It feels like a wound. A wound that is so deep and so personal and so raw and so fragile. It has been four months since Kamri died, but the pain of the wound feels like it’s been no time at all. The wound is consuming and engulfs everything in its presence. Our thoughts, our work, our daily to-dos… they all come back to Kamri.
We are so much more fragile than we used to be. My capacity for anything, for everything, is so much smaller. The hiccups in the week feel crippling. A couple of weeks ago, I forgot my lunch in the fridge at home and didn’t realize it until Mitch and I were already on the road to work. Any momentum I had for the day was lost, and it was ALL I could do not to make him turn the car around and take me home so I could crawl into bed and stay there for the rest of the week.
Grief makes it really hard to focus. I find that I can’t do anything for long periods of time any more. I need more breaks and more pauses and more “okay, I’ll just come back to this tonight or tomorrow” than ever before.
Really, we just feel hurt. My feelings have been hurt. It feels like God knew what we wanted most in this world, gave her to us, and then took her away. She was everything I’ve ever dreamed of. Everything that Mitch ever wanted. Down to her fluffy, brown hair, her little peanut of a body, and her button nose, she was it. She was everything. We had her and now she’s gone. I am so hurt by that.
Everything hurts these days. Most people would assume that Mother’s Day was hard. It was. But so was the day before and the day after. Every day is hard. Every day hurts. It hurts to walk by her room on our way out the door. We say good morning and good night to her every night. It hurts to sit on our front porch and take walks around our neighborhood. Those are both things we did leading up to Kamri’s birth and things we wanted to do with her. It hurts that every other picture and post on any social media platform seems to be someone else that is newly pregnant or in the throws of pregnancy or is watching their baby grow and getting the chance to experience it. It’s hard to avoid it all, but we try because it hurts. It hurts to see ad after ad for Pampers or ClearBlue on TV. We already lost her, we know she’s gone… do we really need so many reminders? It hurts to have moments of joy and laughter. They are fleeting and only last for just that… a moment. It hurts to not care about anything. That doesn’t feel like us because it’s not who we used to be. It hurts that so many things were taken without our permission. Our daughter, our house, our passion, our work, our relationships. Everything has been affected, everything has taken a hit.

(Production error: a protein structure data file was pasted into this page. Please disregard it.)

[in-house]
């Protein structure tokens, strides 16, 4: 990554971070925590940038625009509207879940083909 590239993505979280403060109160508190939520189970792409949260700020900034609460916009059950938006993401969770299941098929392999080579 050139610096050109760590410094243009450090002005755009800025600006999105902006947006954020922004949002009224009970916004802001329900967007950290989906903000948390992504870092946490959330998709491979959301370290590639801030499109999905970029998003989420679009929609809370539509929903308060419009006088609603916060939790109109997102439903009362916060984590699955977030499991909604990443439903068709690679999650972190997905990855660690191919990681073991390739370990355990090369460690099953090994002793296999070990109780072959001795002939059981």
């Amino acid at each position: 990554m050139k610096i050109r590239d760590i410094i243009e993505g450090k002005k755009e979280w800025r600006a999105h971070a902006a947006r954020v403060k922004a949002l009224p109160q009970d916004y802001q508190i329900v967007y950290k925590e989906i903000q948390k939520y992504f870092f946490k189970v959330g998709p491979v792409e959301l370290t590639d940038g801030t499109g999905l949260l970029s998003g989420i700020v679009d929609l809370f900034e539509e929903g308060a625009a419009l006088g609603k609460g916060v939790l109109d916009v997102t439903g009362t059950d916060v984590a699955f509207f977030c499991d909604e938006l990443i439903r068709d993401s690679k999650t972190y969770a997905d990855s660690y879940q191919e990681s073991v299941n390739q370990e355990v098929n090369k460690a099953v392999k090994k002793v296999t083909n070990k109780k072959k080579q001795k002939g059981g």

Sometimes we wonder if God knows that He hurt us; that by taking Kamri away, my heart has darkened a bit. That my soul is weary from missing her, from wanting her. Does He know that without Kamri, I will never be who I used to be, who I should have been? That without her, we are shadows of the people we once were?
We have learned part of the road map of grief as time goes on. In the beginning, the pain was sharp and jarring. We were unfamiliar with a world without Kamri and every time we would remember that this is our reality, the realization was piercing. The intensity was such that it would literally take our breath away. The hurt has since evolved. Where before, it felt like we were taking gulps of air in between punch after punch to survive, we now live with a constant dull pain. The hurt is always there, but it is not as sharp. It is not the slap of reality every time we remember because at this point, our minds have grasped that this is it, this is our life. There is less “forgetting and then remembering”, less waking up in the morning and it all flooding back. We are aware that this is our life. Our minds have caught up. I am actually thankful for this change in season because it is exhausting to experience the trauma of remembering over and over again. In some ways, it was just as traumatic as the day she died.
Our hurt now is just a slow, constant burn. It is something that just resides in our hearts and minds, but doesn’t pierce as often as it used to. Every so often, yes. Mother’s Day was actually quite lovely, for the most part. I woke up to a house full of love notes from Mitch and Kamri. Mitch and I spent the day together, biking along the Wilmington Riverfront. We ate a seafood dinner and chocolate cake for dessert. We did not go to any family parties because that would be too hard, we just spend the day together… him and I. It was a good day and I didn’t spend much time thinking about the fact that it was Mother’s Day. By night, though, I think my mind was so tired of not thinking about it that it was just time. I cried and cried and Mitch just held me. We talked about Kamri and what we missed about her. We talk about her often, every day actually. We talk about how beautiful she is, how sassy she was, but most of all, how sweet and loving she was. Our sweet girl. The hurt is there, a constant, dull presence. Everything seems duller… colors, smells, music, experiences. The world has dimmed for us.
I think that such a deep hurt has a way of altering every aspect of your life in that way.
To my sweet girl… I miss you. My heart hurts. Sometimes it hurts so deeply that it feels like I can’t keep going. Like I don’t want to. Oh, Kamri, I wish you were here. I wish I could see you again. I wish I could hold your hand and kiss your neck. I wish I could smell your head and feel your soft hair. You are perfect, Kamri… every single inch of you was exactly what Mommy and Daddy wanted, what we dreamed about. I love you, sweet girl. Tell Jesus to come back soon… Daddy and I will be first in line.